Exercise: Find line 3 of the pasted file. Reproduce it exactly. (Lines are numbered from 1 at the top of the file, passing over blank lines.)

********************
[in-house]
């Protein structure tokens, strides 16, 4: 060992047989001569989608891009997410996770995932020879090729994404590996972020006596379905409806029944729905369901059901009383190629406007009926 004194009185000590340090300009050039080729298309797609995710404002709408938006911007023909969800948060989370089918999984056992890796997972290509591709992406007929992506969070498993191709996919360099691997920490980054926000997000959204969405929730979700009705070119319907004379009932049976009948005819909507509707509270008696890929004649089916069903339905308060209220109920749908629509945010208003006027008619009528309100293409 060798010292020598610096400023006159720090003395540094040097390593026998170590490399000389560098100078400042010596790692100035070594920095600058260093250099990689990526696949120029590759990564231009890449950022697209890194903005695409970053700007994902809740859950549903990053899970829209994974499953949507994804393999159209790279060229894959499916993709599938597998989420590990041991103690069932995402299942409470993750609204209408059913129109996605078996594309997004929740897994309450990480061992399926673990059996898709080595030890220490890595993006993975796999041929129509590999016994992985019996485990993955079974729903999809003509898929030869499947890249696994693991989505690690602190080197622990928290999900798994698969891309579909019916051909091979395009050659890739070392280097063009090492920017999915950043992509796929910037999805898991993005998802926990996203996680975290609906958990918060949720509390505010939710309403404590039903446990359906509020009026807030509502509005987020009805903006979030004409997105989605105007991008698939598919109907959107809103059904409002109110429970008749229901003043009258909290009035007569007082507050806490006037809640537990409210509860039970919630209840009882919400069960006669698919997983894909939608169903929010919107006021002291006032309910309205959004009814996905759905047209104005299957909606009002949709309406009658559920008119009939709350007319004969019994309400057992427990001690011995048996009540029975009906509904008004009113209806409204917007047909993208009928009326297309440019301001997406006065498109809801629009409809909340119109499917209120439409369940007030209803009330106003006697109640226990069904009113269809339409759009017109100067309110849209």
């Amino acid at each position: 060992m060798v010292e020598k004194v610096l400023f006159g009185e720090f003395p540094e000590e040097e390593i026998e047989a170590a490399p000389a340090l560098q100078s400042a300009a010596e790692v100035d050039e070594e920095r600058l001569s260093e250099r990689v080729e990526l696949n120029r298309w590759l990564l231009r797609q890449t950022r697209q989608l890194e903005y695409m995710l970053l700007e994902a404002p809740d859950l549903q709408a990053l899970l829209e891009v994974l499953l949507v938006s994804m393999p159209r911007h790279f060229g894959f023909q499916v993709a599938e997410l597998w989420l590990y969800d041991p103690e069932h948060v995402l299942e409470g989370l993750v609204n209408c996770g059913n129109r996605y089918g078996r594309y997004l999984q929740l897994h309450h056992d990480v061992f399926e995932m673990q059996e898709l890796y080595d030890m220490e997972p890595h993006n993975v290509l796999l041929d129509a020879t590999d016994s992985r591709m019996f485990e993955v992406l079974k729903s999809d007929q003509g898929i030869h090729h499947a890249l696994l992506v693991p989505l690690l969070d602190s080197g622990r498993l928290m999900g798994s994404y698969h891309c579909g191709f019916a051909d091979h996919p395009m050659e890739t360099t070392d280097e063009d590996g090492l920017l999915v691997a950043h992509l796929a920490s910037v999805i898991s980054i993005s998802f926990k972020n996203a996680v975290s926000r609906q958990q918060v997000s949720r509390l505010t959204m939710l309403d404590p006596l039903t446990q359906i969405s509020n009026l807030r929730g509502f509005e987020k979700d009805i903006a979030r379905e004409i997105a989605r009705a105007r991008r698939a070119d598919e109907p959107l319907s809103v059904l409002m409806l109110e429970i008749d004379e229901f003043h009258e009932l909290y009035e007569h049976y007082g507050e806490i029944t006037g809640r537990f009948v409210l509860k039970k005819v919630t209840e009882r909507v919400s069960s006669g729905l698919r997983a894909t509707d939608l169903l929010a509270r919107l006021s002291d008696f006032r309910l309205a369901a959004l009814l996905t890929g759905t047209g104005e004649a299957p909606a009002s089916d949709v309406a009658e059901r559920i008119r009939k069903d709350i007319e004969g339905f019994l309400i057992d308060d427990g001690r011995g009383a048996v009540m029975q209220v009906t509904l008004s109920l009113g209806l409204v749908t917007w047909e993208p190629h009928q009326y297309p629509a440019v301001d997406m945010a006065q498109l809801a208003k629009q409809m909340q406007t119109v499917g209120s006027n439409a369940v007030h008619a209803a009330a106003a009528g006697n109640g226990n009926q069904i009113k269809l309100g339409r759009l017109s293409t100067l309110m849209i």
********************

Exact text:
């Amino acid at each position: 060992m060798v010292e020598k004194v610096l400023f006159g009185e720090f003395p540094e000590e040097e390593i026998e047989a170590a490399p000389a340090l560098q100078s400042a300009a010596e790692v100035d050039e070594e920095r600058l001569s260093e250099r990689v080729e990526l696949n120029r298309w590759l990564l231009r797609q890449t950022r697209q989608l890194e903005y695409m995710l970053l700007e994902a404002p809740d859950l549903q709408a990053l899970l829209e891009v994974l499953l949507v938006s994804m393999p159209r911007h790279f060229g894959f023909q499916v993709a599938e997410l597998w989420l590990y969800d041991p103690e069932h948060v995402l299942e409470g989370l993750v609204n209408c996770g059913n129109r996605y089918g078996r594309y997004l999984q929740l897994h309450h056992d990480v061992f399926e995932m673990q059996e898709l890796y080595d030890m220490e997972p890595h993006n993975v290509l796999l041929d129509a020879t590999d016994s992985r591709m019996f485990e993955v992406l079974k729903s999809d007929q003509g898929i030869h090729h499947a890249l696994l992506v693991p989505l690690l969070d602190s080197g622990r498993l928290m999900g798994s994404y698969h891309c579909g191709f019916a051909d091979h996919p395009m050659e890739t360099t070392d280097e063009d590996g090492l920017l999915v691997a950043h992509l796929a920490s910037v999805i898991s980054i993005s998802f926990k972020n996203a996680v975290s926000r609906q958990q918060v997000s949720r509390l505010t959204m939710l309403d404590p006596l039903t446990q359906i969405s509020n009026l807030r929730g509502f509005e987020k979700d009805i903006a979030r379905e004409i997105a989605r009705a105007r991008r698939a070119d598919e109907p959107l319907s809103v059904l409002m409806l109110e429970i008749d004379e229901f003043h009258e009932l909290y009035e007569h049976y007082g507050e806490i029944t006037g809640r537990f009948v409210l509860k039970k005819v919630t209840e009882r909507v919400s069960s006669g729905l698919r997983a894909t509707d939608l169903l929010a509270r919107l006021s002291d008696f006032r309910l309205a369901a959004l009814l996905t890929g759905t047209g104005e004649a299957p909606a009002s089916d949709v309406a009658e059901r559920i008119r009939k069903d709350i007319e004969g339905f019994l309400i057992d308060d427990g001690r011995g009383a048996v009540m029975q209220v009906t509904l008004s109920l009113g209806l409204v749908t917007w047909e993208p190629h009928q009326y297309p629509a440019v301001d997406m945010a006065q498109l809801a208003k629009q409809m909340q406007t119109v499917g209120s006027n439409a369940v007030h008619a209803a009330a106003a009528g006697n109640g226990n009926q069904i009113k269809l309100g339409r759009l017109s293409t100067l309110m849209i």